by Megan Shull
Genre: Young Adult, Middle Grade, Contemporary
Age Range: 10-14 years old
Final Rating: 3.5 out of 5 stars
“YOU BE ME… AND I’LL BE YOU.”
ELLIE spent the summer before seventh grade getting dropped by her best friend since forever. JACK spent it training in “The Cage” with his tough-as-nails brothers and hard-to-please dad. By the time middle school starts, they’re both ready for a change. And just as Jack’s thinking girls have it so easy, Ellie’s wishing she could be anyone but herself.
Then, BAM! They swap lives – and bodies!
Now Jack’s fending off mean girls at sleepover parties, while Ellie’s reigning as The Prince of Thatcher Middle School.
As their crazy weekend races on – and their feeling for each other grow – Elli and Jack begin to wonder if maybe the best way to learn how to be yourself is to spend a little time being somebody else.
It’s sunny and it’s summer and the three of us are sitting on the scratchy cement edge of the Riverside Swim Club pool, dangling our feet into the deep end.
This book was on my son’s summer reading list for school a couple of summers ago, and we both really enjoyed reading it together. He didn’t like enough to write out the required book report to turn in for a grade, but I can’t fault the book for that.
The Swap follows the same idea as the movie, Freaky Friday. Jack and Ellie are two middle school kids that think they have it rough, so a school nurse with special powers switches their bodies on them before they realize what has happened. Then the crazy antics, character growth, and lessons learned ensue.
It’s interesting to think of a male and female switching bodies. I know if I could switch bodies with a male for a few days, I’d require my own bedroom with a lock, a full body mirror and— but we want to keep this a family-friendly review, right? This is, after all, a middle-grade book! The characters are just kids in middle school, and they are both respectful of the other’s body. They aren’t attracted to each other romantically, but rather more like siblings. That eliminates any possibilities for awkwardness or inappropriate innuendo. I think the most awkward moment in the story is when Ellie wakes up one morning as Jack and discovers that Jack’s body has a case of morning wood. It’s just a weird scene to read with your eleven year old.
Jack Malloy is the middle school heartthrob, though he is completely oblivious to this fact. His whole life revolves around playing hockey and trying to make his dad proud of him. His dad, who Jack and his three brothers call The Captain, runs his household of sons with a strict, militaristic personality (the mother is deceased). Jack is being raised in the typical male stereotype: be tough, never stop pushing yourself and show as little emotion as possible. After getting into a fist fight with the school bully, Jack fears what his father’s reaction will be, and thus thinks his life is the toughest on the planet. Character-wise, he is a super sweet kid who always tries to do what’s right. I loved the way he handled his time in Ellie’s body and how he dealt with Ellie’s former friend and tormentor. He proves to be quite a good role model for young male readers and it is amazing to watch his character grow as he starts to realize it’s okay for him to express his emotions.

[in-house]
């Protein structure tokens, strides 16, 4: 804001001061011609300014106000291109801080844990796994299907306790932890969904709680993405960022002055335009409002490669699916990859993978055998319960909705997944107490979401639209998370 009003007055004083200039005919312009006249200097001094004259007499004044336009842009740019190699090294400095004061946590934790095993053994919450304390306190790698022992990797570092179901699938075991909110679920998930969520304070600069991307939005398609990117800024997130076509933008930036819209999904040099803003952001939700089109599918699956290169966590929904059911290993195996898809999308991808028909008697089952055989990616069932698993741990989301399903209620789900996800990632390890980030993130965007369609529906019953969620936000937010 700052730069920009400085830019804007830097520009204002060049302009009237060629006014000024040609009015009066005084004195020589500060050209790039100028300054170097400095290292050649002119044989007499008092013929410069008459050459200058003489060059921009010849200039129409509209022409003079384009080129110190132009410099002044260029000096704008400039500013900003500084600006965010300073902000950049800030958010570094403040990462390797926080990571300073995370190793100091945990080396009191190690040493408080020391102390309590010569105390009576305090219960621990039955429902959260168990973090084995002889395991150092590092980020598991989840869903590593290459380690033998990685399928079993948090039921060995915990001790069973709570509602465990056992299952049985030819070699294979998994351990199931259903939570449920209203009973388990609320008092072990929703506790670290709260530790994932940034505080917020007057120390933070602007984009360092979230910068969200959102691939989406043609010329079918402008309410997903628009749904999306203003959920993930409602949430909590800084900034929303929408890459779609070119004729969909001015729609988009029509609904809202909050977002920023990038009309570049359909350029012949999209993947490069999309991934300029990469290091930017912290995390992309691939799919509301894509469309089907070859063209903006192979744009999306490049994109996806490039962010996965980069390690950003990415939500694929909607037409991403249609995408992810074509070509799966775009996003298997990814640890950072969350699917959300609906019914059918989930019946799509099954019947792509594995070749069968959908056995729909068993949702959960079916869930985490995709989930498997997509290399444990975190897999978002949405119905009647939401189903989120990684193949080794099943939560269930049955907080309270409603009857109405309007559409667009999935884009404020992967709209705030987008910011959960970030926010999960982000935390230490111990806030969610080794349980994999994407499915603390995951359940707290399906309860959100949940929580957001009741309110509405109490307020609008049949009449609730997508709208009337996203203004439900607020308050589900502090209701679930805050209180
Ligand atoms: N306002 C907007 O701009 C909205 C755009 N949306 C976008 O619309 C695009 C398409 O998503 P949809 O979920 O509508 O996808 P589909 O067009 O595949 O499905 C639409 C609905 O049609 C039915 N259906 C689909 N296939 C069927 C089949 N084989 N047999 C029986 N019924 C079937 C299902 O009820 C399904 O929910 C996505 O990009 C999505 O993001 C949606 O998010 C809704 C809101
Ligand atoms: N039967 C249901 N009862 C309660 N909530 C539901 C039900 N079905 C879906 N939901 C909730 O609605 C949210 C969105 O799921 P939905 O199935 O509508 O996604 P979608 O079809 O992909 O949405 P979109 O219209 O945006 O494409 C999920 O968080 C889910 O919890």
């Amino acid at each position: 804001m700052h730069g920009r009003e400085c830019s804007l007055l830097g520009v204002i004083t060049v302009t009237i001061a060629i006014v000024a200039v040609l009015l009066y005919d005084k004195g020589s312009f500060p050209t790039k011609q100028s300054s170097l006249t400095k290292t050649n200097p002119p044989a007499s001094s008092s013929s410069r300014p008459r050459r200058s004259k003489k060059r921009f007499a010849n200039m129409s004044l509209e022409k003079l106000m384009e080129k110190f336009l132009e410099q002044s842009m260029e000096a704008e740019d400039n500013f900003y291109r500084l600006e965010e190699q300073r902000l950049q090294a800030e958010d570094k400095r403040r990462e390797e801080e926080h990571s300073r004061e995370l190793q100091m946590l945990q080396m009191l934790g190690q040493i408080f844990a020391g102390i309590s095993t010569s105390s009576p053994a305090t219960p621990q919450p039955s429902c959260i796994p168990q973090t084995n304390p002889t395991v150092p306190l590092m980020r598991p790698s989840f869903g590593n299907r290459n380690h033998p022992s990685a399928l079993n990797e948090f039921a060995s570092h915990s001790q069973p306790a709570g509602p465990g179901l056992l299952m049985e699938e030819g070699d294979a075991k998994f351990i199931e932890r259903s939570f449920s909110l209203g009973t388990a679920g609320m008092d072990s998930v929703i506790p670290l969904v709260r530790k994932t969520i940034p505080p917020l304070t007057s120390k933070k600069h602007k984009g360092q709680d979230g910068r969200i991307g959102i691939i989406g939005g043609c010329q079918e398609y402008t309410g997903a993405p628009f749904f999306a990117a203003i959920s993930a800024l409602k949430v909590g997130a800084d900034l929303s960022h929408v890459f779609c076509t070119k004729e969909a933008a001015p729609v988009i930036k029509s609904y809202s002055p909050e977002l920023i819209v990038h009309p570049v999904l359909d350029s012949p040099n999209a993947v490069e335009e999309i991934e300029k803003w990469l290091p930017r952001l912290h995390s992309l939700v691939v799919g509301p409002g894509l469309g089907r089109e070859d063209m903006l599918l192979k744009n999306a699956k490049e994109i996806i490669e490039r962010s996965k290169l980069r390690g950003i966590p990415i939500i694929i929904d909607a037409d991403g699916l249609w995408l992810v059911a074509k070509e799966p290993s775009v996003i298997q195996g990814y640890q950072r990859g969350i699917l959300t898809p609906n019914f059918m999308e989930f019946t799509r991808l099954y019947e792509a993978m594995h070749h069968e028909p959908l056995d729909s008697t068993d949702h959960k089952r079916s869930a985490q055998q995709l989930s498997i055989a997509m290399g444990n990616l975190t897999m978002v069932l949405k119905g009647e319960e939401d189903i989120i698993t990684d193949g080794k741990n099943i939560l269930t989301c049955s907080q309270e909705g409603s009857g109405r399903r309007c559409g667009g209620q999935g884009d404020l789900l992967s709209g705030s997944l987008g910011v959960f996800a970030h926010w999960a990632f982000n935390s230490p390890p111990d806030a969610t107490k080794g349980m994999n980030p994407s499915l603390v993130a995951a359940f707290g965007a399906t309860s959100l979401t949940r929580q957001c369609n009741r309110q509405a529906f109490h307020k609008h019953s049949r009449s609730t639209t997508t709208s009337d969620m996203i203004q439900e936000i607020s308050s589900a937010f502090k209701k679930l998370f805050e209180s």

Ellie O’Brien is a sweet, but under-confident girl who lives with her mother (who has just gone through a divorce). Her childhood best friend, Sassy Gaines, is growing up to be a rather ‘sassy’ little bitch and treats Ellie very poorly. Ellie’s former best friend very quickly turns into her worse enemy, as Sassy seems hell-bent on making Ellie’s life miserable. She’s the shy, awkward and unpopular kid that all the popular girls just love to bring down. Her situation is a sad reality for many girls that age. Her story brought back a few of my own memories from those awkward days in middle school. Her time spent in Jack’s body was when we really got to know her and how much she could shine. She was, after all, the one person who was able to finally stand up to The Captain in the end.
I found it interesting that Jack and Ellie’s bodies still possessed the abilities that were unique to Jack and Ellie. Jack, for example, plays hockey and is a great ice skater. Ellie has no idea how to skate, much less how to play hockey, yet Jack’s body seems to still retain all of this information and puts itself into autopilot when it’s time for “Jack” to play a game. The situation is similar with Ellie and her soccer skills. I guess the plot required that those skills stay in place so that the author could focus on more important things; like the challenges both boys and girls face with friends, family, bullies, and their own bodies as they stumble their way through puberty.
Overall, I thought The Swap was a cute read. Both of my kids love it! Some of the slang terms that Jack’s brother’s used seemed a little alien and silly to me, but I know that things change from generation to generation, so I’m probably just too old to get it. Haha!
“Sometimes we miss people, and it’s beyond words.”
“Don’t think about tomorrow, just think about right now.”
Final Rating: 3.5 out of 5 stars